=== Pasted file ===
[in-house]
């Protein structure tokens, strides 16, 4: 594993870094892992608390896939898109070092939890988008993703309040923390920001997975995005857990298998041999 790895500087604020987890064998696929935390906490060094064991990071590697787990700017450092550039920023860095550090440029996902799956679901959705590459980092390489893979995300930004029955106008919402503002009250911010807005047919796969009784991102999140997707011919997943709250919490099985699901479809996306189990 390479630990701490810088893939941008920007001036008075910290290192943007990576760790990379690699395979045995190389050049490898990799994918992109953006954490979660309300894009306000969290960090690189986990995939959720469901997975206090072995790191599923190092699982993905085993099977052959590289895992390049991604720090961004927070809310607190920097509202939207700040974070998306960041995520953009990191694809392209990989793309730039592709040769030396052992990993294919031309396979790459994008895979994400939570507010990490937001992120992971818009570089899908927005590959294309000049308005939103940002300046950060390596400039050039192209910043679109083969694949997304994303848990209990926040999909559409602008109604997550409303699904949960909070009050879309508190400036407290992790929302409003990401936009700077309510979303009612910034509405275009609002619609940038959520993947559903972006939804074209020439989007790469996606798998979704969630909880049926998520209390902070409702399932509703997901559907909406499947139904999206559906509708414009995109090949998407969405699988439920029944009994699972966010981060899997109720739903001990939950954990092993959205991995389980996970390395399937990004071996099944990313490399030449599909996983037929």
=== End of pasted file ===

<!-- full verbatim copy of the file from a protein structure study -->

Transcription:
[in-house]
């Protein structure tokens, strides 16, 4: 594993870094892992608390896939898109070092939890988008993703309040923390920001997975995005857990298998041999 790895500087604020987890064998696929935390906490060094064991990071590697787990700017450092550039920023860095550090440029996902799956679901959705590459980092390489893979995300930004029955106008919402503002009250911010807005047919796969009784991102999140997707011919997943709250919490099985699901479809996306189990 390479630990701490810088893939941008920007001036008075910290290192943007990576760790990379690699395979045995190389050049490898990799994918992109953006954490979660309300894009306000969290960090690189986990995939959720469901997975206090072995790191599923190092699982993905085993099977052959590289895992390049991604720090961004927070809310607190920097509202939207700040974070998306960041995520953009990191694809392209990989793309730039592709040769030396052992990993294919031309396979790459994008895979994400939570507010990490937001992120992971818009570089899908927005590959294309000049308005939103940002300046950060390596400039050039192209910043679109083969694949997304994303848990209990926040999909559409602008109604997550409303699904949960909070009050879309508190400036407290992790929302409003990401936009700077309510979303009612910034509405275009609002619609940038959520993947559903972006939804074209020439989007790469996606798998979704969630909880049926998520209390902070409702399932509703997901559907909406499947139904999206559906509708414009995109090949998407969405699988439920029944009994699972966010981060899997109720739903001990939950954990092993959205991995389980996970390395399937990004071996099944990313490399030449599909996983037929």